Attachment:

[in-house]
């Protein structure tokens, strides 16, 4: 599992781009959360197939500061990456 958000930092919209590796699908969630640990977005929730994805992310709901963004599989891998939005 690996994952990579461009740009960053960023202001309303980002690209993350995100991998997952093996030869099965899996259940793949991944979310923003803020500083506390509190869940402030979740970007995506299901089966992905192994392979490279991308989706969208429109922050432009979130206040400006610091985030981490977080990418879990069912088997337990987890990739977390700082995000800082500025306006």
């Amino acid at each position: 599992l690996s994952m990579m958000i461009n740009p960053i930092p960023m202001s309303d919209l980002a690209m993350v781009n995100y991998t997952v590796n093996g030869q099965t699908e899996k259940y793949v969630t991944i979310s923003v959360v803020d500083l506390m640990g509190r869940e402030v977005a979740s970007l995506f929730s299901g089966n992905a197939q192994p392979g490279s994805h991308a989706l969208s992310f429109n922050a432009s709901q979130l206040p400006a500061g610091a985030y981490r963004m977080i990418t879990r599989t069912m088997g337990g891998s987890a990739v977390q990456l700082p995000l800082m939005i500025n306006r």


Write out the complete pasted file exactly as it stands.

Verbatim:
[in-house]
């Protein structure tokens, strides 16, 4: 599992781009959360197939500061990456 958000930092919209590796699908969630640990977005929730994805992310709901963004599989891998939005 690996994952990579461009740009960053960023202001309303980002690209993350995100991998997952093996030869099965899996259940793949991944979310923003803020500083506390509190869940402030979740970007995506299901089966992905192994392979490279991308989706969208429109922050432009979130206040400006610091985030981490977080990418879990069912088997337990987890990739977390700082995000800082500025306006």
């Amino acid at each position: 599992l690996s994952m990579m958000i461009n740009p960053i930092p960023m202001s309303d919209l980002a690209m993350v781009n995100y991998t997952v590796n093996g030869q099965t699908e899996k259940y793949v969630t991944i979310s923003v959360v803020d500083l506390m640990g509190r869940e402030v977005a979740s970007l995506f929730s299901g089966n992905a197939q192994p392979g490279s994805h991308a989706l969208s992310f429109n922050a432009s709901q979130l206040p400006a500061g610091a985030y981490r963004m977080i990418t879990r599989t069912m088997g337990g891998s987890a990739v977390q990456l700082p995000l800082m939005i500025n306006r």